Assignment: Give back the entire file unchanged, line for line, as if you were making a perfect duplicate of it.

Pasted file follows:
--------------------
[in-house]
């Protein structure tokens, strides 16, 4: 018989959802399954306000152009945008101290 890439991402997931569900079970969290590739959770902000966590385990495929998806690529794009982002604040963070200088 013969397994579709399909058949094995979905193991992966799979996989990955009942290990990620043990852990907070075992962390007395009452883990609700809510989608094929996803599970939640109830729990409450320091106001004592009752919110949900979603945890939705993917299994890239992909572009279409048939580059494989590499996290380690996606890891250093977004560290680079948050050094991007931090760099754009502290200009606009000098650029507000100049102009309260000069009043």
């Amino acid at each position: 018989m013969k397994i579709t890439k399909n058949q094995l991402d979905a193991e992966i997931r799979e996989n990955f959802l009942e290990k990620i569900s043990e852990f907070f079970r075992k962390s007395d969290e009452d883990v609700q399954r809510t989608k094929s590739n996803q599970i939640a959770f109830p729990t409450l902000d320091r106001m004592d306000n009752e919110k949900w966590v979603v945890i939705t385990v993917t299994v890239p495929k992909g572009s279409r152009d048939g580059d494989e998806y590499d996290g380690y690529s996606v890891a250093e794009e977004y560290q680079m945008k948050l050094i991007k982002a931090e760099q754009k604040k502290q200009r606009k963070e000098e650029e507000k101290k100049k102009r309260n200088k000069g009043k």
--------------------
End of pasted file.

[in-house]
């Protein structure tokens, strides 16, 4: 018989959802399954306000152009945008101290 890439991402997931569900079970969290590739959770902000966590385990495929998806690529794009982002604040963070200088 013969397994579709399909058949094995979905193991992966799979996989990955009942290990990620043990852990907070075992962390007395009452883990609700809510989608094929996803599970939640109830729990409450320091106001004592009752919110949900979603945890939705993917299994890239992909572009279409048939580059494989590499996290380690996606890891250093977004560290680079948050050094991007931090760099754009502290200009606009000098650029507000100049102009309260000069009043």
């Amino acid at each position: 018989m013969k397994i579709t890439k399909n058949q094995l991402d979905a193991e992966i997931r799979e996989n990955f959802l009942e290990k990620i569900s043990e852990f907070f079970r075992k962390s007395d969290e009452d883990v609700q399954r809510t989608k094929s590739n996803q599970i939640a959770f109830p729990t409450l902000d320091r106001m004592d306000n009752e919110k949900w966590v979603v945890i939705t385990v993917t299994v890239p495929k992909g572009s279409r152009d048939g580059d494989e998806y590499d996290g380690y690529s996606v890891a250093e794009e977004y560290q680079m945008k948050l050094i991007k982002a931090e760099q754009k604040k502290q200009r606009k963070e000098e650029e507000k101290k100049k102009r309260n200088k000069g009043k």